Argula, being well-educated on the subject decided that she was going to throw her two cents in on the issue. Then this date, to be remembered by anyone interested in Argula von Grumbach or even anyone interested in the reformation itself, September 20th, 1523. Argula decided to write a letter to the University and then also the authorities that were contacted at the aid of Arsacius. She brought up the poor decision-making and then the even poorer ways of further seeing things out with Arsacius. This was very bold and blunt, which became quickly popular to read. The letter turned into a pamphlet, which was printed around fourteen times within the first two months. That may not seem like much in today’s culture, but that was quite a bit of buzz over a letter/pamphlet written by a woman in the 1500s. Argula was courageous to write this letter because she did not agree with something and she took the side of someone that she did agree with. She started off the letter with such passion too that it pulled in the audience “And this is why I am compelled as a Christian to write to you. For Ezekiel 33 says: “If you see your brother sin, reprove him, or I will require his blood at your hands””. She genuinely cared about the outcome to be made right.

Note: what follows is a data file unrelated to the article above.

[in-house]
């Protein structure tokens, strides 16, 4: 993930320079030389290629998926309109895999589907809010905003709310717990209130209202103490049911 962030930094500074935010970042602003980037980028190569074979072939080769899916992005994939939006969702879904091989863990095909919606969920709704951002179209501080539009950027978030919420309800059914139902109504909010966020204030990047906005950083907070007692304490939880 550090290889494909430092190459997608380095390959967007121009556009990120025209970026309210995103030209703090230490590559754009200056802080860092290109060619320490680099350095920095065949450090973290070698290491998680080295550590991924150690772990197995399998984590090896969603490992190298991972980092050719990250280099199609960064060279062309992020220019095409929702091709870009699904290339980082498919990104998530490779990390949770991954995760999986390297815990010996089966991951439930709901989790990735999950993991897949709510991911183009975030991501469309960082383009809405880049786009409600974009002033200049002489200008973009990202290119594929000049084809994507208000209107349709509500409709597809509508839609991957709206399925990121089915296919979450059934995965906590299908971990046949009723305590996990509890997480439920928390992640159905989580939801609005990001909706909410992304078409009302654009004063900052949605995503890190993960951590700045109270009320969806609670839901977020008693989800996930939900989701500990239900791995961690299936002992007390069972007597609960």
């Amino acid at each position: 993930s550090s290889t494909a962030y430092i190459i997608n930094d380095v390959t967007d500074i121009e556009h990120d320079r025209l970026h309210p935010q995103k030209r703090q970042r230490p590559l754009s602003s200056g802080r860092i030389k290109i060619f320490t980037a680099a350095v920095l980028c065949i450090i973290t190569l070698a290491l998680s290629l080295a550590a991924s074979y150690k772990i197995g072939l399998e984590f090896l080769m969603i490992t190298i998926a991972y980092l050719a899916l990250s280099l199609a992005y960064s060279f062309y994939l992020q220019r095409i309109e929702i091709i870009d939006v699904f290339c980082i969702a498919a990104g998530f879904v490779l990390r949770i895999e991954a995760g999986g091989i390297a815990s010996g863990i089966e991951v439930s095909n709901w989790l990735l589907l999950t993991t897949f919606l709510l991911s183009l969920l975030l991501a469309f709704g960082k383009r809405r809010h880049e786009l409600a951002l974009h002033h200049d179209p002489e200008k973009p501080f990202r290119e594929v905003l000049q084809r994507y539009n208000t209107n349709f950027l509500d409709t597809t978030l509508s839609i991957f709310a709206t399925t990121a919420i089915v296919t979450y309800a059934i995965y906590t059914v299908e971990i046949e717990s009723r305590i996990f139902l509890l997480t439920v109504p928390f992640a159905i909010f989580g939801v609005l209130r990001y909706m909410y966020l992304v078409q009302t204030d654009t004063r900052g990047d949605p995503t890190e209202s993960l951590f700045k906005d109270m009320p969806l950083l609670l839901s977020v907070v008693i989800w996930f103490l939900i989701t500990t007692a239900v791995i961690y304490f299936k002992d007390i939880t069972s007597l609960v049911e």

Now we know that Argula von Grumbach was quite fond with Martin Luther, so we should take a look at some of his works that Argula focused on studying to better understand what it exactly was that she liked about him. Martin Luther was one of the greatest influencers of the Protestant Reformation. Martin Luther was a professor of theology in Germany and him and the Roman Catholic Church did not quite see eye to eye. He actually disagreed and argued with a lot of the things that were taught by the Catholics in this time period. The indulgences or buying of forgiveness and allowing the people to pay for whatever wrong they were doing with money of this world was a big dispute that Martin Luther sided against. He decided to post up his Ninety-Five Thesis or Disputation on the Power of Indulgences which brought up the issues that Martin Luther had with the church of this time. Martin Luther rather focused on putting the salvation on a pedestal as something that can never be earned. God is the only one that can give it and no amount of money will save you. The grace of God and through His power alone is the only thing that can save us.